• Home
  • >
  • Focus
  • Can Climate Labels on Fast-Food Menus Change Consumer Behavior?

Can Climate Labels on Fast-Food Menus Change Consumer Behavior?

climate labeling, climate labels, climate label

Climate labels on fast-food menus can influence consumers to order less beef and opt for a more sustainable meal instead, according to new research.

Roughly one third of all human-caused greenhouse gas emissions are linked to food production, and beef is one of the foods with the worst environmental impact. Meanwhile, fast food continues to be a major source of beef consumption in the U.S.; more than one-third of Americans eat beef on a typical day.

Looking for ways to shift consumer behavior, researchers from Johns Hopkins, Harvard University, and the University of Michigan tested two types of climate labels on fast-food menus.


Roughly 5,000 participants were randomly assigned to view one of three sample fast-food menus that the researchers created for the experiment. One menu used negative framing and red labels under every beef item to signal its “high climate impact.” The second menu positively framed “low climate impact” options with a green label under chicken, fish, and vegetarian meals. The third menu had no climate labels.

When asked to hypothetically select an item for dinner, those who looked at the red high-impact label avoided beef most – 61% chose a more sustainable option.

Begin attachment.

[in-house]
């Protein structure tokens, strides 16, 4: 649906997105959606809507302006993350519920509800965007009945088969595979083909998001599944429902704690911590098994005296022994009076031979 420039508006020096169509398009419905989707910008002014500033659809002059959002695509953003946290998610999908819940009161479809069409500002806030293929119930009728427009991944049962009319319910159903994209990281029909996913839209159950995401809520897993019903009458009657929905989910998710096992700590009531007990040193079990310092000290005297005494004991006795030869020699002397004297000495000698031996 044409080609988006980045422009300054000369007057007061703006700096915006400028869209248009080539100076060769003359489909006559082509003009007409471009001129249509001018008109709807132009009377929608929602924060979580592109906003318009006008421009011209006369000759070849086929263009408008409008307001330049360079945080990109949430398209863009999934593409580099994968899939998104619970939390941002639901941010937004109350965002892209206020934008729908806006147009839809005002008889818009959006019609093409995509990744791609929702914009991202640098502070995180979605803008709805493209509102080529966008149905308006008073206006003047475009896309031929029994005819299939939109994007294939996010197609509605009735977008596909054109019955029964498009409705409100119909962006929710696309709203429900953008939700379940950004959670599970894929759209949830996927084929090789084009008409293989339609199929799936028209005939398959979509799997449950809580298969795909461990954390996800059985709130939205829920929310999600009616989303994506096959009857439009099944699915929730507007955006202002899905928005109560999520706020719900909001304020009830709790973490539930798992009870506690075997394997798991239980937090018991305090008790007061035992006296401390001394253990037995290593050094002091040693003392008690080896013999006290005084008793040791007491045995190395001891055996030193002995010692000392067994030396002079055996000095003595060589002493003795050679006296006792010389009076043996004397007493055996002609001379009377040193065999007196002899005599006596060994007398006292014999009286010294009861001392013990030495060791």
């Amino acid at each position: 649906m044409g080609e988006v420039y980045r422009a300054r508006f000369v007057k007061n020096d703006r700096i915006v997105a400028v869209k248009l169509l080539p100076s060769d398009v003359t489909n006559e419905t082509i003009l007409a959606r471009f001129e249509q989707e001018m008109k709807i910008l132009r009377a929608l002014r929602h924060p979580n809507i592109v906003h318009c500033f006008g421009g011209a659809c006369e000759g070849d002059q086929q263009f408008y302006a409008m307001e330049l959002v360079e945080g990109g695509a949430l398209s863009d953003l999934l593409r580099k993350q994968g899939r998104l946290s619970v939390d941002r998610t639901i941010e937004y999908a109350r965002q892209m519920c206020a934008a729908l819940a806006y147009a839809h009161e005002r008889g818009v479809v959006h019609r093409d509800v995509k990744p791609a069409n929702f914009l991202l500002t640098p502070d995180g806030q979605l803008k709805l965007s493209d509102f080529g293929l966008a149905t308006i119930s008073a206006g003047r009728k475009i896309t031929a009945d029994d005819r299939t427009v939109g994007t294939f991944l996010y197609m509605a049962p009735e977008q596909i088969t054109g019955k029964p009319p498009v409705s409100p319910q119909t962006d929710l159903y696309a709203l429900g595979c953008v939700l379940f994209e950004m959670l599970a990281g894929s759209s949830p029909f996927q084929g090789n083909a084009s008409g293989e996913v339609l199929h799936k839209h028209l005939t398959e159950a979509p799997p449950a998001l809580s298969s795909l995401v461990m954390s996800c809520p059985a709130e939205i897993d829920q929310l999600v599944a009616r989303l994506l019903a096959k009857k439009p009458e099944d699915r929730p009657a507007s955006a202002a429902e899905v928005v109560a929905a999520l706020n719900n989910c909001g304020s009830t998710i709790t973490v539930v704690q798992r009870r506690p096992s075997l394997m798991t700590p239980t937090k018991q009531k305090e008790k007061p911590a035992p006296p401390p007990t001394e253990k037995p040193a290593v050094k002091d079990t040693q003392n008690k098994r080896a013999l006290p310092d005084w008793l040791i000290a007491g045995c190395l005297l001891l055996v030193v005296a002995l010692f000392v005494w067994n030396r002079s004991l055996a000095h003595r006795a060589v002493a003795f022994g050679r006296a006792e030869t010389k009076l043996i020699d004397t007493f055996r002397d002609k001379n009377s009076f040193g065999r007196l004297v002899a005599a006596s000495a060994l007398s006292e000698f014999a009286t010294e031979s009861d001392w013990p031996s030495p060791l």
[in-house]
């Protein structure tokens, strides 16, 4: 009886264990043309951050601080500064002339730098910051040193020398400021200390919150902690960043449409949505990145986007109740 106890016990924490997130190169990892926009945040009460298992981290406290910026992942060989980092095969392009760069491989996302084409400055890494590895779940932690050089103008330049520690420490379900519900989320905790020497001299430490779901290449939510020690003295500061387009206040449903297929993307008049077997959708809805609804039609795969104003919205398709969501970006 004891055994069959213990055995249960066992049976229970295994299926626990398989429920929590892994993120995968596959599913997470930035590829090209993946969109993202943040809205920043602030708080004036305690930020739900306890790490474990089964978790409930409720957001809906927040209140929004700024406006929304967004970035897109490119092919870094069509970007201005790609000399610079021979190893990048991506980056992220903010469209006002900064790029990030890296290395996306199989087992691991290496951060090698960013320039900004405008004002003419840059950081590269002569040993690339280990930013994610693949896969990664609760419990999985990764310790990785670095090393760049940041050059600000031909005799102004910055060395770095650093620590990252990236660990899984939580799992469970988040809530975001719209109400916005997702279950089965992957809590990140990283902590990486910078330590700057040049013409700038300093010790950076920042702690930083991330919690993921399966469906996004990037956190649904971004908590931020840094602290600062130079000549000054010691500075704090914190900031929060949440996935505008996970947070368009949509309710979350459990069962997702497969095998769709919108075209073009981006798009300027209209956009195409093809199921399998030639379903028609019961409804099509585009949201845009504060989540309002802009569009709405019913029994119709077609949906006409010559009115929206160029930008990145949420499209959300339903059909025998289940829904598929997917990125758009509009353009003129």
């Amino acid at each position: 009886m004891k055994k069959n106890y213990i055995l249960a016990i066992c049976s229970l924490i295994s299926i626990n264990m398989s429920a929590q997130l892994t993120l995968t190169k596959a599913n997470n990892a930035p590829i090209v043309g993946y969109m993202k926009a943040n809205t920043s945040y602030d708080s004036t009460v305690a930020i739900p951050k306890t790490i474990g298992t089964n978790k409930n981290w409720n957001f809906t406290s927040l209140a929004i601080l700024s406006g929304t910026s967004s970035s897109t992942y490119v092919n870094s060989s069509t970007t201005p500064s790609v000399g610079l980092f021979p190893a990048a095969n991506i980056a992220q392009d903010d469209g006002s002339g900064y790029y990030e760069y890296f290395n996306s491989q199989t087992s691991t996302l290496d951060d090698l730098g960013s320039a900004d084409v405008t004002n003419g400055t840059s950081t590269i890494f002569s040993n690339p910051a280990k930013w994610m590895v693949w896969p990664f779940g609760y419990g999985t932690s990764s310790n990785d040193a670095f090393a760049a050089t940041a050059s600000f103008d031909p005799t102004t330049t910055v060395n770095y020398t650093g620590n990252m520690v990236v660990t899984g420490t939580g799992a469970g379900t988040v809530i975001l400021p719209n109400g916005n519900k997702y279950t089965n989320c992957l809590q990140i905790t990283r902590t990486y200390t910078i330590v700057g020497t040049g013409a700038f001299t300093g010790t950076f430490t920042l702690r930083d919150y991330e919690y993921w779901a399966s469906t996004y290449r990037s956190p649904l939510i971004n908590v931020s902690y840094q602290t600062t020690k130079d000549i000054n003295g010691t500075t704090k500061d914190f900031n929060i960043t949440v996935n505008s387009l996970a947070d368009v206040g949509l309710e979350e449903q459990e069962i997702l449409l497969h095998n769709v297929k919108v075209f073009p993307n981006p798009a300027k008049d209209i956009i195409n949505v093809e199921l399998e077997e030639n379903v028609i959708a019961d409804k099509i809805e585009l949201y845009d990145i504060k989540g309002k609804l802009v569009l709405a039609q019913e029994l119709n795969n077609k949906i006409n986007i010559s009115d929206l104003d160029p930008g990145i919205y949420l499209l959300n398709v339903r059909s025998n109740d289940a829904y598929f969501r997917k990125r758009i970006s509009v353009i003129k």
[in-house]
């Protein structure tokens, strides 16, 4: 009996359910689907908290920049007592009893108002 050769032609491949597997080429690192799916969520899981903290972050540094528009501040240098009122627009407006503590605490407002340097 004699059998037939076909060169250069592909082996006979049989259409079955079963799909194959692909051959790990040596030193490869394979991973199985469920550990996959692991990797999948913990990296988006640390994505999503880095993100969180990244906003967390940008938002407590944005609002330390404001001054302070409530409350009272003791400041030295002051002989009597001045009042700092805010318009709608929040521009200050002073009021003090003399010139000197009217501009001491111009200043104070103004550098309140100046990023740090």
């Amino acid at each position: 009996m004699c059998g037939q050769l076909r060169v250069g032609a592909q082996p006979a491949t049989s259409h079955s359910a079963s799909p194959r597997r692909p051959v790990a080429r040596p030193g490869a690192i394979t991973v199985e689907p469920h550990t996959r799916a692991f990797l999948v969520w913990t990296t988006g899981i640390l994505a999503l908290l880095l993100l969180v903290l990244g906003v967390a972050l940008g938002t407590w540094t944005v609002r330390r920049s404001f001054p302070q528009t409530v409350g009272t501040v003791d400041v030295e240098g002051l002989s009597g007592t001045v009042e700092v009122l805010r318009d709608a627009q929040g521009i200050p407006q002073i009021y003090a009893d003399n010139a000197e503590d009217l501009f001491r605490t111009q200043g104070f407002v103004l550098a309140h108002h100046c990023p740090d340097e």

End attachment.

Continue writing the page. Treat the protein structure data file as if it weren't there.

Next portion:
Among participants who looked at the green low-impact labels, 54.4% opted for a sustainable choice, and slightly less than half of those who received a menu with no climate labels decided to avoid beef.

The results show that both climate labels effectively increased the percentage of people who opted for a sustainable meal over beef, but negative framing was slightly more influential.


While this study offers an encouraging sign that climate labels could influence consumer behavior and reduce overall beef consumption, further research is needed to determine whether these findings could be replicated in a real-world setting.

The effectiveness of a climate label may also depend largely on the consumer’s pre-existing feelings about climate change.

“[Climate labels] are probably most useful in cases when climate-conscious consumers need a reminder nudge, or when climate-conscious consumers lack awareness in the first place,” Justin Labeille, associate director of climate research at Giving Green, told The Food Institute.

According to Labeille, a climate-conscious consumer who makes the decision to switch to a sustainable option based on climate labels is rewarded with positive feelings about their choice. Therefore, they’re less likely to view the switch as a sacrifice.

“However, for non-climate-conscious consumers, making a climate-conscious decision based on labels is more likely to be considered a sacrifice—and one they may be unlikely to make,” he said.

The Food Institute Podcast

Click the play button above to listen to the episode.

Have you heard of carbon-labeled menus? Sandra Noonan, chief sustainability officer at Just Salad, joined the Food Institute Podcast to discuss her company’s decision to launch carbon-labeled menus and the ethos behind the move, and what the industry could do to adopt the practice. In addition to the carbon-label initiative, Noonan discusses the launch of plant-based chicken, it’s reusable bowl policy, and the company’s focus on environmental sustainability.